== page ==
It is possible to watch a film on a wide range of emotional and intellectual levels. One can pay attention only to the visuals, only to the minute trivia related to actors and actresses, to the most obvious displays of physical action, to appeals to one's sympathies, or to the underlying content and profundity trying to be expressed and communicated to the viewer. Thus, films can be judged to fail on the one hand when they succeed on the other, and this, I think, explains the lukewarm response to what is the finest films ever made in the English language. Whether or not Richard Burton always plays a drunk, whether or not it should have been in colour, are not in the least bit relevant to the significance, the concepts and the issues at play in this brilliant film, this monument to the resilience of human souls, to the compassion that can bring such succour on long, tortured nights, to the precious decency that is for some a perpetual struggle to attain, and the search, the life-long search, for belief, love and light.

The backdrop to the exploration of these issues that are so fundamental to individual lives is a Mexican coastal hotel. The central character is a de-frocked and unstable priest, T. Lawrence Shannon (Richard Burton) who, like the iguana that is tethered up in preparation to being eaten, is at the end of his rope. He walks alone, without the crutch of facile beliefs or human companionship beyond sterile physical conquests which only serve to heighten his own self-loathing and isolation. He arrives at the hotel in search of sanctuary in light of his mental deterioration. On his arrival he meets his old friend, the lascivious but no less desperate Maxine (Ava Gardner), a poet on the verge of death who is nevertheless striving for one last creative act, one last stab at beautiful self-expression, and his grand-daughter Hannah (Deborah Kerr), a resilient woman painfully trying to reconcile herself to loss, loneliness and the bitter struggle she faces with her own personal demons. They are united in that they are divided, in that they are all tortured souls seeking beauty, life, meaning and engaged in battles to stand tall, to live with integrity and love. On a hot, cloying night, a night of the iguana, when all their ropes snap taut, they meet.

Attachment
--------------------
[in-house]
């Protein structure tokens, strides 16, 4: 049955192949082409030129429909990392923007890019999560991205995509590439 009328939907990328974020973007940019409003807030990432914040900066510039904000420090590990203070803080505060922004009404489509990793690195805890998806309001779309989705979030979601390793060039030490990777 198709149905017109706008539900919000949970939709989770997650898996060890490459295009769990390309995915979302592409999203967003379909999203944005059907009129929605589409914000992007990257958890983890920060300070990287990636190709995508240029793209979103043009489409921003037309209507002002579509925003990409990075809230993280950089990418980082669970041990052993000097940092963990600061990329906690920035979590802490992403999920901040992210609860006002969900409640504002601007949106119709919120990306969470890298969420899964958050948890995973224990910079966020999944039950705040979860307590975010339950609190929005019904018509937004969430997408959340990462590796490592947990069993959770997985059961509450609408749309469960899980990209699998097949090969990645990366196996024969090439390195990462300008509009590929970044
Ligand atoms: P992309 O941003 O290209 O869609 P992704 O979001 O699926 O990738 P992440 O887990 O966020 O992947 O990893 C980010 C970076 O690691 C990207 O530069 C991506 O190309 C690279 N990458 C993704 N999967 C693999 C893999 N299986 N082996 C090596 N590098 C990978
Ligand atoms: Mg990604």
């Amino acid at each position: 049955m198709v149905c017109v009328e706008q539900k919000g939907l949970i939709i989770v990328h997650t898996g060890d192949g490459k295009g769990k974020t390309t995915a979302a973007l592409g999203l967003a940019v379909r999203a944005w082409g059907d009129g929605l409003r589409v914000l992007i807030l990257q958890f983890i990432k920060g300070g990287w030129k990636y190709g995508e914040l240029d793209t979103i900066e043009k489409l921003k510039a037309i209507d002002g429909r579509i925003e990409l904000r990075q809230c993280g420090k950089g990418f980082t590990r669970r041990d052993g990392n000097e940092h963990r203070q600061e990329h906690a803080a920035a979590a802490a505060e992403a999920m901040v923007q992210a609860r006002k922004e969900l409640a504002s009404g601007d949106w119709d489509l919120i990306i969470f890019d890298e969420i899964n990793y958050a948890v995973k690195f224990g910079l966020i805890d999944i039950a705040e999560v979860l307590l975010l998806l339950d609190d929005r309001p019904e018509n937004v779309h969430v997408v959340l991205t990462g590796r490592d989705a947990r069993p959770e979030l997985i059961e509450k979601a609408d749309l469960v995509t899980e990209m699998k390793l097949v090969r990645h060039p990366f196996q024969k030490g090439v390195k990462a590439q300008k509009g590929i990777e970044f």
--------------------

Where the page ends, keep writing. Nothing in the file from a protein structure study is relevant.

The pivotal and most crucial part of this film is the conversation between Lawrence and Hannah. The former is in the throes of a nervous breakdown, the latter has survived and endured through the same. They are kindred souls that aid one another through the therapy of human connection, of empathy in the long, lonely walk. It is in this conversation that Tennessee Williams explores the issues make this film so important: through his characters, who are throughout depicted not as mere shallow cliches but individuals with histories and feelings that run deep, with subtleties that bring them to life, he meditates upon the struggle to find meaning in one's life, the need for companionship, the importance of compassion, and the way in which people endure, all the time grasping at what dignity they may have, and which may be forever threatened by trials, doubts and pain. These are not issues that date, that diminish in relevance, or that relate only to certain people - they are concepts that are universal, that speak to each individual and relate to fundamental facets of the human mind and spirit.

Because Night of the Iguana sets out to tackle such issues, it is elevated far beyond the level of most films. It is profound, but also deeply emotional, made more so by the superb characterisations (aided, in addition, by universally superb performances). One is afforded an insight into characters, into people, who live, breath, cry, shout, scream, and endure. They are fallible, capable of spite, caprice, and baseness, but they are also thoughtful, courageous and strangely noble. To watch them interact, thrown together as they are on a Mexican veranda, is affecting both emotionally and intellectually, and it is this interaction which is responsible for creating a film that stands (tall and dignified) above nearly all others.